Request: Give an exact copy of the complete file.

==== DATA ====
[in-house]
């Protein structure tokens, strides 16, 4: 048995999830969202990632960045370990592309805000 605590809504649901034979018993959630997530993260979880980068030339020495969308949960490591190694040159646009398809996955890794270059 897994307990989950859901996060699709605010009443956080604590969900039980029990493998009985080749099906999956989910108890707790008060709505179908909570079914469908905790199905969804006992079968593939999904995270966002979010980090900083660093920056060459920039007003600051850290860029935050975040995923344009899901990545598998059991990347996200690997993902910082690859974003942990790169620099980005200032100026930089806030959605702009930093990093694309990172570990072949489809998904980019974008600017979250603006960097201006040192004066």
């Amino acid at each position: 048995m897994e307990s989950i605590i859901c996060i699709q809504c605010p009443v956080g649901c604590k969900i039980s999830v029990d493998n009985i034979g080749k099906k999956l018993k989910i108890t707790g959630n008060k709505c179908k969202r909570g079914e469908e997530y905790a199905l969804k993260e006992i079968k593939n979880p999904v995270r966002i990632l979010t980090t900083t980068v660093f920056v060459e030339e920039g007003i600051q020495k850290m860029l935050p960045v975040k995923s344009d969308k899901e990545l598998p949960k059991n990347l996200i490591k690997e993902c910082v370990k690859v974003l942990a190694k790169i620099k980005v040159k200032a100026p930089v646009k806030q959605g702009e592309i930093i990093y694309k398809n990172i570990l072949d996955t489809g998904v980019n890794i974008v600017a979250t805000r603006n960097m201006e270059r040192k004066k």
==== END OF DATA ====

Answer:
[in-house]
């Protein structure tokens, strides 16, 4: 048995999830969202990632960045370990592309805000 605590809504649901034979018993959630997530993260979880980068030339020495969308949960490591190694040159646009398809996955890794270059 897994307990989950859901996060699709605010009443956080604590969900039980029990493998009985080749099906999956989910108890707790008060709505179908909570079914469908905790199905969804006992079968593939999904995270966002979010980090900083660093920056060459920039007003600051850290860029935050975040995923344009899901990545598998059991990347996200690997993902910082690859974003942990790169620099980005200032100026930089806030959605702009930093990093694309990172570990072949489809998904980019974008600017979250603006960097201006040192004066």
């Amino acid at each position: 048995m897994e307990s989950i605590i859901c996060i699709q809504c605010p009443v956080g649901c604590k969900i039980s999830v029990d493998n009985i034979g080749k099906k999956l018993k989910i108890t707790g959630n008060k709505c179908k969202r909570g079914e469908e997530y905790a199905l969804k993260e006992i079968k593939n979880p999904v995270r966002i990632l979010t980090t900083t980068v660093f920056v060459e030339e920039g007003i600051q020495k850290m860029l935050p960045v975040k995923s344009d969308k899901e990545l598998p949960k059991n990347l996200i490591k690997e993902c910082v370990k690859v974003l942990a190694k790169i620099k980005v040159k200032a100026p930089v646009k806030q959605g702009e592309i930093i990093y694309k398809n990172i570990l072949d996955t489809g998904v980019n890794i974008v600017a979250t805000r603006n960097m201006e270059r040192k004066k």